• ADLINK Industrial-Pi (I-Pi) SMARC Development Kit Features Rockchip PX30 SoC

    ADLINK Technology has just announced the Industrial-Pi (I-Pi) SMARC Development Kit to help engineers quickly design prototypes for industrial applications using peripherals and sensors.

  • Bluetera II open source development board created for motion-based IoT applications

    Bluetera II is an open hardware IoT solution powered by 9-axis motion sensors, an MCU with support for BLE 5.0, and an SDK based on Google’s Protocol Buffer technology. The small development board will be soon available to purchase via the Crowd Supply website. Offering a full stack development board using protocol buffers for motion-based IoT applications and has been created to fill the gap for an open source platform that satisfies the following requirements :

MauiKit Aims to Bring Apps That Can Run on Linux and Android

Filed under
Android
Linux

Creating the same apps and software for different platforms is not an easy task for the developers. To make an app run on desktops, developers need to write a source code. However, to make the same app run on mobile devices, the developers have to write a different source code. With the new MauiKit, developers would be able to build convergent apps, that can run on both platforms with the same source code.

Read more

FSCRYPT, AMD and Broadcom Work on Linux

Filed under
Linux
  • Linux's FSCRYPT Working On Encryption + Case-Insensitive Support

    FSCRYPT as the file-system encryption framework for the Linux kernel and is currently wired up for EXT4, F2FS, and UBIFS to offer native encryption capabilities is currently seeing improvements so the separate casefolding (case-insensitive) file/folder support can work on encrypted directories.

  • A Few More Linux Kernel Patches Floated This Week For AMD Family 19h (Zen 3)

    Going back to the start of 2020 we've been seeing a few patches here and there around AMD Family 19h, almost certainly Zen 3. That patch work has continued with a few more bits out this week while hopefully more bring-up is on the horizon ahead of the Linux 5.7 merge window opening in just over one month's time.

    Like the earlier Family 19h EDAC bring-up, this week's work isn't too juicy besides it being refreshing to see AMD punctually getting out Linux kernel patches for forthcoming hardware. The patches this week involve a few additions to AMD's perf subsystem code around the uncore bits. No enticing details of Family 19h are revealed but just shifting code around for supporting the L3 thread mask for the forthcoming CPUs and also the L3 PMU.

  • Broadcom Bringing Up Linux Support For VK Accelerators

    Broadcom developers have been recently volleying open-source Linux driver patches for enabling their "VK Accelerators" on the platform.

    Broadcom VK Accelerators are PCI Express offload engines for supporting video transcoding on multiple streams in parallel. These VK Accelerators offer various video offload processing features and are exposed to user-space via specialized /dev/bcm-vk.X devices. We haven't yet seen user-space patches to see if Broadcom intends to support any of the common APIs or will be developing their own customized solution.

    This Broadcom VK offload engine relies upon seemingly closed-source firmware files to be loaded for running the logic on these accelerators.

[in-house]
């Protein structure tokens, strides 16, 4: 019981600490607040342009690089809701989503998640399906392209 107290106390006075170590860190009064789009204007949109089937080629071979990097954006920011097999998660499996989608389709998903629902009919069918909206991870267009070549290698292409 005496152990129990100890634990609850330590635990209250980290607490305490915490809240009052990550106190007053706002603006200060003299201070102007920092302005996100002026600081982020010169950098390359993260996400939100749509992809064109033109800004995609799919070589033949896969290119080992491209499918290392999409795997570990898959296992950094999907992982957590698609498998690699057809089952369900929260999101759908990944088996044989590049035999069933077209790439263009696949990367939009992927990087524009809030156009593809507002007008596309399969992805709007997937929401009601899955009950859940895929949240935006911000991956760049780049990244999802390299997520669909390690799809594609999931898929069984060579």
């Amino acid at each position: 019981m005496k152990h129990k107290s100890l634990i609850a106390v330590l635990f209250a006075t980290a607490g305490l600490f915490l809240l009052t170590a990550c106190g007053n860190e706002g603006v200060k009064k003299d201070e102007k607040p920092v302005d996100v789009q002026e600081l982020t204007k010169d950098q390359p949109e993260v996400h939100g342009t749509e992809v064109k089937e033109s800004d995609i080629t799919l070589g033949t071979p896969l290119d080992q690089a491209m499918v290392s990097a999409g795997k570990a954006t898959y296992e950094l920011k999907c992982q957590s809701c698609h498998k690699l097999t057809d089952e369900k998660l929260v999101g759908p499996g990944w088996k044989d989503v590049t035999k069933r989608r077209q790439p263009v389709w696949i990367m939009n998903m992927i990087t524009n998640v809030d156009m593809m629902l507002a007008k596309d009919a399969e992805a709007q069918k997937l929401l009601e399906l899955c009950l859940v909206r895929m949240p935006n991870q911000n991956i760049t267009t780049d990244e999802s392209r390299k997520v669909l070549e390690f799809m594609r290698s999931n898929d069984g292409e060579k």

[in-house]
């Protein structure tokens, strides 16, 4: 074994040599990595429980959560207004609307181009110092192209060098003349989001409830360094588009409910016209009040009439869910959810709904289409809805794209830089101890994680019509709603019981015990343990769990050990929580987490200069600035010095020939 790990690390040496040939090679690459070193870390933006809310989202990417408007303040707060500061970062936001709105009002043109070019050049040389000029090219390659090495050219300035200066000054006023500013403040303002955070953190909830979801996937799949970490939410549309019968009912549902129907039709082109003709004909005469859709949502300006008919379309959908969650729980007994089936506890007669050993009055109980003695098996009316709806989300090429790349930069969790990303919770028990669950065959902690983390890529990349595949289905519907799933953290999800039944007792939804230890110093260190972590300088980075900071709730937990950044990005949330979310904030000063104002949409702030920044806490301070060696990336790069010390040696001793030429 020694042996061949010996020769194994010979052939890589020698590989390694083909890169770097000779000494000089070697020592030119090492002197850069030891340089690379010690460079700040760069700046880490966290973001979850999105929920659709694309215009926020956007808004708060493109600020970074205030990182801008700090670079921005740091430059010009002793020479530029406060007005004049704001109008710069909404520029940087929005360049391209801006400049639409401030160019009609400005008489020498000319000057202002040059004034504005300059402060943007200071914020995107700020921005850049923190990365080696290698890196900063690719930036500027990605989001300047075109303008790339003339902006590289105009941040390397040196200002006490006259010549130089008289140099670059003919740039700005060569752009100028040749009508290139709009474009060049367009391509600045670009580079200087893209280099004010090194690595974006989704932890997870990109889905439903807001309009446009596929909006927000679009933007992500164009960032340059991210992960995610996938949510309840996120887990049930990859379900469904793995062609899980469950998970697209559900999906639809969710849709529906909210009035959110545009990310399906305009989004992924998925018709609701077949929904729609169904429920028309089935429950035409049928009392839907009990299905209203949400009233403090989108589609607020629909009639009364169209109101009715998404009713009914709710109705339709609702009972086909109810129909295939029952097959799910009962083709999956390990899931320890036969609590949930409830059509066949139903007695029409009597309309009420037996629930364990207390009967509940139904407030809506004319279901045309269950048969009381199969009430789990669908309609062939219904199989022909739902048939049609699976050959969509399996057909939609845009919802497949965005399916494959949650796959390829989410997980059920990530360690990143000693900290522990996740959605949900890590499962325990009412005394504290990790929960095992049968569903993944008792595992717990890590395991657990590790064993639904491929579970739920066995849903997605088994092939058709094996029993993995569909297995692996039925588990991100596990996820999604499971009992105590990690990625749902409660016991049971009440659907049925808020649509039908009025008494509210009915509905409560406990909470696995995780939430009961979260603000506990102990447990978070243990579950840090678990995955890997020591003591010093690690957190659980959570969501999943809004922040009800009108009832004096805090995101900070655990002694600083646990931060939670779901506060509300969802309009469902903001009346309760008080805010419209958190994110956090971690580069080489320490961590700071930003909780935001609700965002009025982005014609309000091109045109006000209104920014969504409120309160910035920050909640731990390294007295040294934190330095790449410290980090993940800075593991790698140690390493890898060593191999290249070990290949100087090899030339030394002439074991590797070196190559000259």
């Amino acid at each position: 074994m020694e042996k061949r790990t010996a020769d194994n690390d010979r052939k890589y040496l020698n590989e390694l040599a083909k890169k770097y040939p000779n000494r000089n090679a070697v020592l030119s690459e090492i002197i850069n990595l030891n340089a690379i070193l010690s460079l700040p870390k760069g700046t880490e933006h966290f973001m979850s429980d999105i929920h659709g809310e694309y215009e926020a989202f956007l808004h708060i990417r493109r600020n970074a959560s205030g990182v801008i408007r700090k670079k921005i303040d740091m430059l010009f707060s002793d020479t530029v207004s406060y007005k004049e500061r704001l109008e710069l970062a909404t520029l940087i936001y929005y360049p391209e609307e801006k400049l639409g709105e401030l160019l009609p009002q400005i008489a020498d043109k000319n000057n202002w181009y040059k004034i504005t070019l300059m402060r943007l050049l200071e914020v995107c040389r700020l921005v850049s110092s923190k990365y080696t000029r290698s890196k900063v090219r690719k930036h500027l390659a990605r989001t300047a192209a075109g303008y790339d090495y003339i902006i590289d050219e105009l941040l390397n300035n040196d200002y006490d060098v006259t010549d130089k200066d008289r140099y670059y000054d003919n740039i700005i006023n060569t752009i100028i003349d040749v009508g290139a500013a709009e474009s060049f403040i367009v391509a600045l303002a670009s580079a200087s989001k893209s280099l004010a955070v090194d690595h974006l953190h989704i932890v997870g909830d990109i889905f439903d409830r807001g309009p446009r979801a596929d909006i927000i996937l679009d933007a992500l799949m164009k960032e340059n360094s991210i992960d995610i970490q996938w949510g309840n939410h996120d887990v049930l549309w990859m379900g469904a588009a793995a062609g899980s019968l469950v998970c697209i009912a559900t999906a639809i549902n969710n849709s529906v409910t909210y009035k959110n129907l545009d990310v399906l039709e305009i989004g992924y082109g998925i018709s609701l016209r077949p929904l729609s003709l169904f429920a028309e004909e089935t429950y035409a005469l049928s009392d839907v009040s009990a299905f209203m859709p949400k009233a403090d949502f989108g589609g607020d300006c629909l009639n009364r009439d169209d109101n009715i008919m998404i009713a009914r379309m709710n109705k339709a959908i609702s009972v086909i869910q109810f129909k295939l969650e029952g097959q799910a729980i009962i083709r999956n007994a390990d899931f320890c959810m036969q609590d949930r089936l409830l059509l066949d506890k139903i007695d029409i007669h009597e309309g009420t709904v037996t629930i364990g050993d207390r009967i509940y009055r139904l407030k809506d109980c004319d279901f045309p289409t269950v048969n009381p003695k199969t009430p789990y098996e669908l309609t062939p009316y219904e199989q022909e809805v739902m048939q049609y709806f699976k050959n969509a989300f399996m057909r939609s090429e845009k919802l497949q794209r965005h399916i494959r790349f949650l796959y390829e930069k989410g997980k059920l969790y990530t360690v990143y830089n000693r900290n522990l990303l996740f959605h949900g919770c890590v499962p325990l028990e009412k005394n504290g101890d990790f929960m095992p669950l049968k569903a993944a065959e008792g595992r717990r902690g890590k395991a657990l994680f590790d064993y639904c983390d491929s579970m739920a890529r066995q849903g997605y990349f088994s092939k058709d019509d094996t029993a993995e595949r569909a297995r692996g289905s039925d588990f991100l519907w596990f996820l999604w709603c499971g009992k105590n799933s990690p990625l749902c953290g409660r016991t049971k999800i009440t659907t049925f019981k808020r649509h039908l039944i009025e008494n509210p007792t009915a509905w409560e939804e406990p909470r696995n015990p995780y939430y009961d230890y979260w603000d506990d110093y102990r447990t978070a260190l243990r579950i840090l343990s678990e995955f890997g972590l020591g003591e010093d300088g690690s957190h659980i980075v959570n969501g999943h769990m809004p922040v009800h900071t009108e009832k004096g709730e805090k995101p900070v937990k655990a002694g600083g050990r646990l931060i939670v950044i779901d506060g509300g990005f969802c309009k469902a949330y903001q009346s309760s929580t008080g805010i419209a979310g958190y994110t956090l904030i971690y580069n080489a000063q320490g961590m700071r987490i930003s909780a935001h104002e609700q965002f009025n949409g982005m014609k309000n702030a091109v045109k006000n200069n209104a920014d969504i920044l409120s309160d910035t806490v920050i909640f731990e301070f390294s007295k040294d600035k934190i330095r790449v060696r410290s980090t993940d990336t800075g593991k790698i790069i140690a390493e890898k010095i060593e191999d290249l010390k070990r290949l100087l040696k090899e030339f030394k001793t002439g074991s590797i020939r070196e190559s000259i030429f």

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3-D Printing and Open Hardware: MakerBot, AAScan and RISC-V

  • MakerBot Targets Schools With Rebranded Printers

    MakerBot was poised to be one of the greatest success stories of the open source hardware movement. Founded on the shared knowledge of the RepRap community, they created the first practical desktop 3D printer aimed at consumers over a decade ago. But today, after being bought out by Stratasys and abandoning their open source roots, the company is all but completely absent in the market they helped to create. Cheaper and better printers, some of which built on that same RepRap lineage, have completely taken over in the consumer space; forcing MakerBot to refocus their efforts on professional and educational customers.

  • 3D-Printed 3D Scanner made to work with your phone

    An Arduino-based 3D scanner was created by an industrious 3D printing enthusiast and released open source this week for all to enjoy. This open source project was made to take out the most time-consuming component of the 3D scan process, giving said process instead to an Android phone combined with 3D-printed parts, a cheap motor, and an Arduino. This is not the first time such a system has been attempted, but it does appear to be the most complete and ready-to-roll system to date.

  • AAScan open source Arduino 3D scanner utilizes the power of your smartphone

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  • Video: RISC-V momentum around the world, from edge to HPC

    In this keynote talk from the 2020 HiPEAC conference, RISC-V Foundation Chief Executive Calista Redmond explains how the RISC-V open-source instruction set architecture is gathering momentum around the world, finding applications across the compute continuum from edge to high-performance computing.

  • Weekend Discussion: How Concerned Are You If Your CPU Is Completely Open?

    For some interesting Sunday debates in the forums, how important to you is having a completely open CPU design? Additionally, is POWER dead? This comes following interesting remarks by an industry leader this weekend. Stemming from discussions on Twitter about Raptor's new OpenBMC firmware with a web GUI in tow, one of the discussions ended up shifting to that of open CPU designs and the belief that secretive CPU startup NUVIA could be having an open-source firmware stack.